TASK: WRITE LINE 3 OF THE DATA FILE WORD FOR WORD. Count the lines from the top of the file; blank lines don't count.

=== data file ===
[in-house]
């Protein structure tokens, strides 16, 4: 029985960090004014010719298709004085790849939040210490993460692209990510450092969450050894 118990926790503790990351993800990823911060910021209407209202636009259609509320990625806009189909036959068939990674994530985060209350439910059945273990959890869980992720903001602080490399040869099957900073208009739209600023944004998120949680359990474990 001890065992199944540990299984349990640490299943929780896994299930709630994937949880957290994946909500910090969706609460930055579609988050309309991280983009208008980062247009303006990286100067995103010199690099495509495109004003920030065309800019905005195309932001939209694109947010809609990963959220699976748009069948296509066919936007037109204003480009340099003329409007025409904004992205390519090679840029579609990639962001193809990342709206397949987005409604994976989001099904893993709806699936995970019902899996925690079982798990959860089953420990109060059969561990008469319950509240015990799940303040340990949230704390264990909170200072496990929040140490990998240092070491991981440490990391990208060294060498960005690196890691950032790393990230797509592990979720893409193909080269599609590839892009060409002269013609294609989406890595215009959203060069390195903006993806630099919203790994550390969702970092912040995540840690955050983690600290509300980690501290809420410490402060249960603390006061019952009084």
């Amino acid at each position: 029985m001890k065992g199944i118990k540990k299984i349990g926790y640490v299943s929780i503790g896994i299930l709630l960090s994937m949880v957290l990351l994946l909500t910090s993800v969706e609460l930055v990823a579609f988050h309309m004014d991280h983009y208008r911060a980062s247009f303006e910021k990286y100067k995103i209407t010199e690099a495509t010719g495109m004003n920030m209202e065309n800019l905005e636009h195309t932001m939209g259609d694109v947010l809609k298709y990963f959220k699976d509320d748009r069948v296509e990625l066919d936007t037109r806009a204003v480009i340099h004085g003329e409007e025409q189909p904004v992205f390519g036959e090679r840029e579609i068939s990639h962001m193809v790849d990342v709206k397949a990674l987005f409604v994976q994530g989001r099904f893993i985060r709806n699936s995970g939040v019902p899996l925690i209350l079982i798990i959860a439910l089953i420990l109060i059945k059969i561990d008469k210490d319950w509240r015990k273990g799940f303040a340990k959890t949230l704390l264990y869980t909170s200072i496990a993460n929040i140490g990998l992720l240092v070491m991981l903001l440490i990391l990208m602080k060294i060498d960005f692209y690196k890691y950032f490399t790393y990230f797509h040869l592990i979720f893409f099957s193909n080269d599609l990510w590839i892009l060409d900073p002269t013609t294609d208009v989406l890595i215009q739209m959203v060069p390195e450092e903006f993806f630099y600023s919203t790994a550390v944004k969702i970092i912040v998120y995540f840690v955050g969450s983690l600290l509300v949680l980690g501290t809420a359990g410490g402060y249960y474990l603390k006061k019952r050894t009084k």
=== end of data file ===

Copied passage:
């Amino acid at each position: 029985m001890k065992g199944i118990k540990k299984i349990g926790y640490v299943s929780i503790g896994i299930l709630l960090s994937m949880v957290l990351l994946l909500t910090s993800v969706e609460l930055v990823a579609f988050h309309m004014d991280h983009y208008r911060a980062s247009f303006e910021k990286y100067k995103i209407t010199e690099a495509t010719g495109m004003n920030m209202e065309n800019l905005e636009h195309t932001m939209g259609d694109v947010l809609k298709y990963f959220k699976d509320d748009r069948v296509e990625l066919d936007t037109r806009a204003v480009i340099h004085g003329e409007e025409q189909p904004v992205f390519g036959e090679r840029e579609i068939s990639h962001m193809v790849d990342v709206k397949a990674l987005f409604v994976q994530g989001r099904f893993i985060r709806n699936s995970g939040v019902p899996l925690i209350l079982i798990i959860a439910l089953i420990l109060i059945k059969i561990d008469k210490d319950w509240r015990k273990g799940f303040a340990k959890t949230l704390l264990y869980t909170s200072i496990a993460n929040i140490g990998l992720l240092v070491m991981l903001l440490i990391l990208m602080k060294i060498d960005f692209y690196k890691y950032f490399t790393y990230f797509h040869l592990i979720f893409f099957s193909n080269d599609l990510w590839i892009l060409d900073p002269t013609t294609d208009v989406l890595i215009q739209m959203v060069p390195e450092e903006f993806f630099y600023s919203t790994a550390v944004k969702i970092i912040v998120y995540f840690v955050g969450s983690l600290l509300v949680l980690g501290t809420a359990g410490g402060y249960y474990l603390k006061k019952r050894t009084k």